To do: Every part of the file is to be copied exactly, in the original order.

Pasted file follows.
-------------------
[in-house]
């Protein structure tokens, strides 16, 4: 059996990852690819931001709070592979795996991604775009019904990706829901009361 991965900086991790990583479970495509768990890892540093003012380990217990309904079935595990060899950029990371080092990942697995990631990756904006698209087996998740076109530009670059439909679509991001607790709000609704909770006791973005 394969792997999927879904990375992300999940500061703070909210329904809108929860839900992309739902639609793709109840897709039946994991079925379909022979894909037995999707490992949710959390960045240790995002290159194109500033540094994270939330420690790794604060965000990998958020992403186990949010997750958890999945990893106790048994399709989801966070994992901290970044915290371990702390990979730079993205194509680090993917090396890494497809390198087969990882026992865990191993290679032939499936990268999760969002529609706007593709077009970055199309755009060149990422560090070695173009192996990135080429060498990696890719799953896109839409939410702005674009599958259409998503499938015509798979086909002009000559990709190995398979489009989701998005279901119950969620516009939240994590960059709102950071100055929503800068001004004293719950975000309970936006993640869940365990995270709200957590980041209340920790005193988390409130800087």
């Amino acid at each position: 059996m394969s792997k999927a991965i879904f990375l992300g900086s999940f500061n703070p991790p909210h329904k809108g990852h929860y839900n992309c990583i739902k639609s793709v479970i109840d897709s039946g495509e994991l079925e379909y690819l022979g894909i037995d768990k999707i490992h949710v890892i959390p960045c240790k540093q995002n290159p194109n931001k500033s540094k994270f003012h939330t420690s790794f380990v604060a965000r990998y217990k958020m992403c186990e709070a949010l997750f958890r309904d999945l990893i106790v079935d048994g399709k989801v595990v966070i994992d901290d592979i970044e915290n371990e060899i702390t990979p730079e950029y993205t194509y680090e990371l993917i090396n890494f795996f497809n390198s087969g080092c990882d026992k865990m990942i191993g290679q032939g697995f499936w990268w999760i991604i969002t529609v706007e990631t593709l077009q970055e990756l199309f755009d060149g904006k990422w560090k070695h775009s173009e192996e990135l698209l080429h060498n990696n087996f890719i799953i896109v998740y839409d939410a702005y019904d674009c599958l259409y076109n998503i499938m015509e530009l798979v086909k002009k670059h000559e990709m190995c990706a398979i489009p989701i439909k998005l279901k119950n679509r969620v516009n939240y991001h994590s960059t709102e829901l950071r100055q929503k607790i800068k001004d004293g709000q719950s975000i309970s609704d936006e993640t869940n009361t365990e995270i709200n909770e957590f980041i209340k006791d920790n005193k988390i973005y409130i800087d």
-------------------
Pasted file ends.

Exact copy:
[in-house]
């Protein structure tokens, strides 16, 4: 059996990852690819931001709070592979795996991604775009019904990706829901009361 991965900086991790990583479970495509768990890892540093003012380990217990309904079935595990060899950029990371080092990942697995990631990756904006698209087996998740076109530009670059439909679509991001607790709000609704909770006791973005 394969792997999927879904990375992300999940500061703070909210329904809108929860839900992309739902639609793709109840897709039946994991079925379909022979894909037995999707490992949710959390960045240790995002290159194109500033540094994270939330420690790794604060965000990998958020992403186990949010997750958890999945990893106790048994399709989801966070994992901290970044915290371990702390990979730079993205194509680090993917090396890494497809390198087969990882026992865990191993290679032939499936990268999760969002529609706007593709077009970055199309755009060149990422560090070695173009192996990135080429060498990696890719799953896109839409939410702005674009599958259409998503499938015509798979086909002009000559990709190995398979489009989701998005279901119950969620516009939240994590960059709102950071100055929503800068001004004293719950975000309970936006993640869940365990995270709200957590980041209340920790005193988390409130800087």
């Amino acid at each position: 059996m394969s792997k999927a991965i879904f990375l992300g900086s999940f500061n703070p991790p909210h329904k809108g990852h929860y839900n992309c990583i739902k639609s793709v479970i109840d897709s039946g495509e994991l079925e379909y690819l022979g894909i037995d768990k999707i490992h949710v890892i959390p960045c240790k540093q995002n290159p194109n931001k500033s540094k994270f003012h939330t420690s790794f380990v604060a965000r990998y217990k958020m992403c186990e709070a949010l997750f958890r309904d999945l990893i106790v079935d048994g399709k989801v595990v966070i994992d901290d592979i970044e915290n371990e060899i702390t990979p730079e950029y993205t194509y680090e990371l993917i090396n890494f795996f497809n390198s087969g080092c990882d026992k865990m990942i191993g290679q032939g697995f499936w990268w999760i991604i969002t529609v706007e990631t593709l077009q970055e990756l199309f755009d060149g904006k990422w560090k070695h775009s173009e192996e990135l698209l080429h060498n990696n087996f890719i799953i896109v998740y839409d939410a702005y019904d674009c599958l259409y076109n998503i499938m015509e530009l798979v086909k002009k670059h000559e990709m190995c990706a398979i489009p989701i439909k998005l279901k119950n679509r969620v516009n939240y991001h994590s960059t709102e829901l950071r100055q929503k607790i800068k001004d004293g709000q719950s975000i309970s609704d936006e993640t869940n009361t365990e995270i709200n909770e957590f980041i209340k006791d920790n005193k988390i973005y409130i800087d």